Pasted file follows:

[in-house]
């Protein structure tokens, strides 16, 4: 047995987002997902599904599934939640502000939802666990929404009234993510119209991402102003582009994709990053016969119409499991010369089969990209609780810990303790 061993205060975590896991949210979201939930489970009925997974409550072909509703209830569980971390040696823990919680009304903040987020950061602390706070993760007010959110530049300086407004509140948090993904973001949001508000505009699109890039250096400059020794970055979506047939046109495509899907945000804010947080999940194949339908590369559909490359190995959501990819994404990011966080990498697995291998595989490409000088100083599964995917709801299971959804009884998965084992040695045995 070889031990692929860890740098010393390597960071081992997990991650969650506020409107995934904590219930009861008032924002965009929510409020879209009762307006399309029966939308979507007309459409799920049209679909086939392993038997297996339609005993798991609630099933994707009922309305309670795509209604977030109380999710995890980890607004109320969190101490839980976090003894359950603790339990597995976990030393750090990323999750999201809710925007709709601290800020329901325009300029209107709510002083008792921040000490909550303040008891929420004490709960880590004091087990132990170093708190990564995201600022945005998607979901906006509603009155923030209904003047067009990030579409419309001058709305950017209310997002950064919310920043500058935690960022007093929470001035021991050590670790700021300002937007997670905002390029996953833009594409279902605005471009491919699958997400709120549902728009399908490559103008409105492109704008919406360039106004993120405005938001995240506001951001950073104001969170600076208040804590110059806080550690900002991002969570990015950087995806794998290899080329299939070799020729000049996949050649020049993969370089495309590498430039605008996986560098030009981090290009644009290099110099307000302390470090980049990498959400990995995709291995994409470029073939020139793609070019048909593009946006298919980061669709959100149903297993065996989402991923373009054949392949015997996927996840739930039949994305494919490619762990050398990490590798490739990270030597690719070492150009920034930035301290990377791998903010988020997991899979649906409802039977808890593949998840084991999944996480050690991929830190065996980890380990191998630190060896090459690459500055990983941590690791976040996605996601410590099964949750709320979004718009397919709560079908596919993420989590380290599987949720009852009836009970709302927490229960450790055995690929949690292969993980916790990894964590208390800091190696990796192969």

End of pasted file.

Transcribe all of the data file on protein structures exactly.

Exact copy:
[in-house]
């Protein structure tokens, strides 16, 4: 047995987002997902599904599934939640502000939802666990929404009234993510119209991402102003582009994709990053016969119409499991010369089969990209609780810990303790 061993205060975590896991949210979201939930489970009925997974409550072909509703209830569980971390040696823990919680009304903040987020950061602390706070993760007010959110530049300086407004509140948090993904973001949001508000505009699109890039250096400059020794970055979506047939046109495509899907945000804010947080999940194949339908590369559909490359190995959501990819994404990011966080990498697995291998595989490409000088100083599964995917709801299971959804009884998965084992040695045995 070889031990692929860890740098010393390597960071081992997990991650969650506020409107995934904590219930009861008032924002965009929510409020879209009762307006399309029966939308979507007309459409799920049209679909086939392993038997297996339609005993798991609630099933994707009922309305309670795509209604977030109380999710995890980890607004109320969190101490839980976090003894359950603790339990597995976990030393750090990323999750999201809710925007709709601290800020329901325009300029209107709510002083008792921040000490909550303040008891929420004490709960880590004091087990132990170093708190990564995201600022945005998607979901906006509603009155923030209904003047067009990030579409419309001058709305950017209310997002950064919310920043500058935690960022007093929470001035021991050590670790700021300002937007997670905002390029996953833009594409279902605005471009491919699958997400709120549902728009399908490559103008409105492109704008919406360039106004993120405005938001995240506001951001950073104001969170600076208040804590110059806080550690900002991002969570990015950087995806794998290899080329299939070799020729000049996949050649020049993969370089495309590498430039605008996986560098030009981090290009644009290099110099307000302390470090980049990498959400990995995709291995994409470029073939020139793609070019048909593009946006298919980061669709959100149903297993065996989402991923373009054949392949015997996927996840739930039949994305494919490619762990050398990490590798490739990270030597690719070492150009920034930035301290990377791998903010988020997991899979649906409802039977808890593949998840084991999944996480050690991929830190065996980890380990191998630190060896090459690459500055990983941590690791976040996605996601410590099964949750709320979004718009397919709560079908596919993420989590380290599987949720009852009836009970709302927490229960450790055995690929949690292969993980916790990894964590208390800091190696990796192969």